Two years after the ratings success of LUCKY CHANCES, NBC gave the greenlight to the third chapter in the Santangelo saga called LADY BOSS. Again, the teleplay was going to be written by Collins herself and she was also going to co-executively produce the whole thing. The big difference is that Kim Delaney was going to replace Nicollette Sheridan as Lucky. Just as the character of Lenny was now going to be portrayed by sexy Jack Scalia. In fact, only hunky actor Phil Morris returned. If you recall, he played Lucky’s illegitimate half-brother lawyer. But truth be told, I couldn’t care less who was or who wasn’t going to be in it (this is how interchangeable those actors are). All I wanted is to see the end result which I finally did on that Sunday in October of 1992.
I was in a serious relationship at that time. Turned out the guy was one mean S.O.B. but back then I was in love. Or what I thought to be love. But moving on… I remember sitting my ass down after work and playing part one of the miniseries and I just couldn’t be happier. I had devoured Jackie’s novel the year prior and thought the adaptation was relatively faithful to the book. 25 years later I still find LADY BOSS to be grand.
Kim Delaney is great as Lucky. She puts some much-needed spunk into the character. Nicollette Sheridan’s take is much too basic. Here we finally get a three-dimensional enough performance that is more relatable. Same goes for her other-half Jack Scalia. His Lenny is much more charismatic, much more at ease in his own skin, therefore more in control of his performance. Or is it just that I still have the hots for him? I mean, who wouldn’t? Look at the guy. Clearly he’s the perfect choice for a leading man.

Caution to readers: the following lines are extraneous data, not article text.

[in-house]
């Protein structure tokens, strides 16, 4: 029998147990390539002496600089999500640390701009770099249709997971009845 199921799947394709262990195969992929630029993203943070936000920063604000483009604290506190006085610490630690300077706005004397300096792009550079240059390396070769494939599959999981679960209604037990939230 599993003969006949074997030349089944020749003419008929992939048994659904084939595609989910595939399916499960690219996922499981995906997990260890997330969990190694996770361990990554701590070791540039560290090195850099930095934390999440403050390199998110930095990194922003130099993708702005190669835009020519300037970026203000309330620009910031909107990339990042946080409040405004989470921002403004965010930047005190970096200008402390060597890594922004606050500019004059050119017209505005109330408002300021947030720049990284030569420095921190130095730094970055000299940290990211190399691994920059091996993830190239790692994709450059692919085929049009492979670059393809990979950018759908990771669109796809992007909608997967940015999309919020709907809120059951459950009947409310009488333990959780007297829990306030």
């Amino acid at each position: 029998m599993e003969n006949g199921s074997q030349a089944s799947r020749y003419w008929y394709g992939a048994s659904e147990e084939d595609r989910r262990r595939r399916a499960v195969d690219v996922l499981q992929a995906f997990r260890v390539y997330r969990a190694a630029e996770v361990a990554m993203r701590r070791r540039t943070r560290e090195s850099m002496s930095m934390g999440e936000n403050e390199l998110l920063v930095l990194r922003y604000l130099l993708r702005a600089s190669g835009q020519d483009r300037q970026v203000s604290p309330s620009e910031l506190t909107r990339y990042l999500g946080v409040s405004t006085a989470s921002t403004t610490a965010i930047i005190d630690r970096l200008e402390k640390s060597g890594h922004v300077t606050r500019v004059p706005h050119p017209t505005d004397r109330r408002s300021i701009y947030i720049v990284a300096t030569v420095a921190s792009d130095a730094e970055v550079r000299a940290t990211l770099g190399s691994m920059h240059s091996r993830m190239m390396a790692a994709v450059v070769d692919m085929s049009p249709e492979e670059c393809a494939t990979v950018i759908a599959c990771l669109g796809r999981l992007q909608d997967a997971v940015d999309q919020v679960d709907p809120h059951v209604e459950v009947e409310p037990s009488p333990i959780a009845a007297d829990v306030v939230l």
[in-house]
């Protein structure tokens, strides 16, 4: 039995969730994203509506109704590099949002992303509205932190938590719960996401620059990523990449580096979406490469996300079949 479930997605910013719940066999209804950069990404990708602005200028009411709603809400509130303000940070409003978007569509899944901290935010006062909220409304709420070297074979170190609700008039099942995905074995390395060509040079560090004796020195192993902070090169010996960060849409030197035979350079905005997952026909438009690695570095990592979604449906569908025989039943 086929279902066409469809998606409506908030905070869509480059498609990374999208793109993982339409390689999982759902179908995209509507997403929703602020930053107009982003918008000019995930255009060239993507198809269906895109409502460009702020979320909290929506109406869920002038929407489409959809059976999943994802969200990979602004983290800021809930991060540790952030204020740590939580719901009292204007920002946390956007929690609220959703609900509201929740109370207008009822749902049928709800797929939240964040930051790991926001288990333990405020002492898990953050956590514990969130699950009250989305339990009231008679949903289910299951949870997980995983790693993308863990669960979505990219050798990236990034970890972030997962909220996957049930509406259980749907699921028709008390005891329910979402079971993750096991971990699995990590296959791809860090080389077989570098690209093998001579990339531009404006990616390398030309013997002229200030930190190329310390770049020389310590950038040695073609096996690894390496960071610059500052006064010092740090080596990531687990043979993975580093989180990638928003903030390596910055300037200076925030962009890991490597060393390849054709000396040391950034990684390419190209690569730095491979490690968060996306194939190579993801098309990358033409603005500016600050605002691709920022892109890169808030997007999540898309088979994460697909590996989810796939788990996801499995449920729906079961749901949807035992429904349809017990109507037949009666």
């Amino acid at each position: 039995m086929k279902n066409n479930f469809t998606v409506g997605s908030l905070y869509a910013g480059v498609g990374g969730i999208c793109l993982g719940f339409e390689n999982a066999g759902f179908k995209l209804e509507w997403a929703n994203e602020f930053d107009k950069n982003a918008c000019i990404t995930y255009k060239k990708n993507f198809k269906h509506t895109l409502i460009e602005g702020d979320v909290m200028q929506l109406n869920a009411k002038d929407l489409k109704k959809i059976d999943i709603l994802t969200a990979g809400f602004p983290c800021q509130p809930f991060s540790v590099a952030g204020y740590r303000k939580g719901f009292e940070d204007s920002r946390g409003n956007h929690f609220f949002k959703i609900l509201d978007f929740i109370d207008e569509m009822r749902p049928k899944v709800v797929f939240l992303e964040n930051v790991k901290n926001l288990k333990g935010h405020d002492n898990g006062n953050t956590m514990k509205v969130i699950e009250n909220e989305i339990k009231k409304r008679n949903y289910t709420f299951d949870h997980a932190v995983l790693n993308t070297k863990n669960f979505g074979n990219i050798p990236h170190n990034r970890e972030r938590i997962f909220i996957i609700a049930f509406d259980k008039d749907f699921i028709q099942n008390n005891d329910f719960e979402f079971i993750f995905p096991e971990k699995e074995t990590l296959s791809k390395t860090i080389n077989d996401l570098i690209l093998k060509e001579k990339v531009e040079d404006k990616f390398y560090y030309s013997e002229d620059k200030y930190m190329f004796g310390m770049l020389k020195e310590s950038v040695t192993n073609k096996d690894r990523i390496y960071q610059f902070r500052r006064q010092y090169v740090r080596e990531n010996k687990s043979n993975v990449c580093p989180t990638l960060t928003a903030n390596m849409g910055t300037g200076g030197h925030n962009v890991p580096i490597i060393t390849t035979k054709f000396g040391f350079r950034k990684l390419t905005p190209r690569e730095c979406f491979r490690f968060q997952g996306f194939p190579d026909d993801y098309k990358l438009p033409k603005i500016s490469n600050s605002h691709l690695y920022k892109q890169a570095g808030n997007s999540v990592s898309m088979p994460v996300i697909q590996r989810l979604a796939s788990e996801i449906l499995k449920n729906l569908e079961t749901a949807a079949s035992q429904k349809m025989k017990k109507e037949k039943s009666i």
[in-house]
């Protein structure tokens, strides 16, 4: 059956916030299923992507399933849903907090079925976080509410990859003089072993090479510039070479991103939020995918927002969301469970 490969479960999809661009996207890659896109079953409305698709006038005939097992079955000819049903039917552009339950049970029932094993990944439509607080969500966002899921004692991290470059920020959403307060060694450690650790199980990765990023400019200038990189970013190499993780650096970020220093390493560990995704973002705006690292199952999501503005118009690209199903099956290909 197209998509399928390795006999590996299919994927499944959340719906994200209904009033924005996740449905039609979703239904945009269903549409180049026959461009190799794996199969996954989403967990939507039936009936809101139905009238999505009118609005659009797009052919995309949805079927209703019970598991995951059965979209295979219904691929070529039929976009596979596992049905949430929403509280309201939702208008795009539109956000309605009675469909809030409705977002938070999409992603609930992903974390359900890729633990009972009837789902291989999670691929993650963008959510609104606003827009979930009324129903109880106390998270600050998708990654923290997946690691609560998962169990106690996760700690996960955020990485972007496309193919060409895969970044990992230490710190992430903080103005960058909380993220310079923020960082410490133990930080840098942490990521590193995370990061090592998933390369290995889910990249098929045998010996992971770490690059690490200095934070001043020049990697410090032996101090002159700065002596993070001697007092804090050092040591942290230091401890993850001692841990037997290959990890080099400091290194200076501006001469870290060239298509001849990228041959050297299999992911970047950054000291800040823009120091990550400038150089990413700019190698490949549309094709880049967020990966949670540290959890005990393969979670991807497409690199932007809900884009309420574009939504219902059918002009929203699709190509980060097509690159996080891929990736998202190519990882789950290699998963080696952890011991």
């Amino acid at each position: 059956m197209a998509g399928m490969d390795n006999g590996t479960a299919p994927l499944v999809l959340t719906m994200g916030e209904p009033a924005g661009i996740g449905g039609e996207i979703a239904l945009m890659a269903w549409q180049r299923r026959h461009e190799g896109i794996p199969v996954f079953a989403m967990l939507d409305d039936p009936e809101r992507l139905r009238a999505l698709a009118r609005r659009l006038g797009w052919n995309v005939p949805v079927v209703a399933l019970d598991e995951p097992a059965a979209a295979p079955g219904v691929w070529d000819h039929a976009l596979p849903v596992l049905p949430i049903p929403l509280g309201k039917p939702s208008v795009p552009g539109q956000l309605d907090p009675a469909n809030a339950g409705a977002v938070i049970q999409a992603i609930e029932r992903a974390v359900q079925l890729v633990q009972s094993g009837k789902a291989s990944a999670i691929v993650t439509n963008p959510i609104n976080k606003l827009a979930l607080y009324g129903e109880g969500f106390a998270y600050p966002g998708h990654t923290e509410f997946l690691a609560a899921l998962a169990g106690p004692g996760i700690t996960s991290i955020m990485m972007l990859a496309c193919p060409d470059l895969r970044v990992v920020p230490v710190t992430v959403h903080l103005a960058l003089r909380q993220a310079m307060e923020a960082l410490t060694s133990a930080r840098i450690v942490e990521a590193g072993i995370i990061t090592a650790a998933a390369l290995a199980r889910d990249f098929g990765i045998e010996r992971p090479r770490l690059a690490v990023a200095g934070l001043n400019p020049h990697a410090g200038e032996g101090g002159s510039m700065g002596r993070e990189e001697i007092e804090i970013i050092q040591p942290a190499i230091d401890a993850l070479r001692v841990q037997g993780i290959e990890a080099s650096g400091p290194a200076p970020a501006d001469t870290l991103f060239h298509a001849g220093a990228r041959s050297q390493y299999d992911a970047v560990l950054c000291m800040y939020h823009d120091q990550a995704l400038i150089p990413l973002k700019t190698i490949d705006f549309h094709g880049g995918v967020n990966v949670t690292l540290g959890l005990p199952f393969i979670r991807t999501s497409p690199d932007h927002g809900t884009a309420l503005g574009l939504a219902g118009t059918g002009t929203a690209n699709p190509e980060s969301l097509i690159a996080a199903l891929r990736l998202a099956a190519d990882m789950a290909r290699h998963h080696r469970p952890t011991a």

The whole whacky storyline in which Lucky infiltrates (disguised as a frumpy secretary) a Hollywood studio to expose the shady goings-on before taking it over works with a capital W. Of course this little game of hers does not bode well with her actor hubby, who, despite being unhappy there, is set against the idea of her becoming his boss. But Lucky being Lucky ends up doing what she wants, and of course the marriage suffers. The mini also features a Madonna-like star whose celebrity status brings her all sorts of problems, such as the presence of a low-life brother (!) who gladly sells stories about her to the rags. There’s also the presence of the late Joan Rivers as a Cindy Adams-like columnist who warns screen-legend Yvette Mimieux (in her last role before disappearing from the limelight) that her rich husband is screwing another woman. And yeah that is president-to-be Donald Trump making a cameo appearance. Add to the mix the recently departed Vanity who plays Phil Morris’ client-love interest and you got yourself one heck of a firecracker miniseries.
Directed by THE OTHER SIDE OF MIDNIGHT Charles Jarrott, with a catchy opening title theme composed by KNOTS LANDING Dana Kaproff, it is fair to say that JACKIE COLLINS’ LADY BOSS is stronger than its predecessor. Evidently the glam miniseries were fizzling out by then but from the looks of this one, it hardly shows. So I’m glad to report that the trend went out with a bang. We have yet to see this title graduating to the DVD market, however, but let’s not despair. HOLLYWOOD WIVES did eventually get there. So I gather that the rest of Jackie’s adapted work will see the light of day.
Until next post—Martin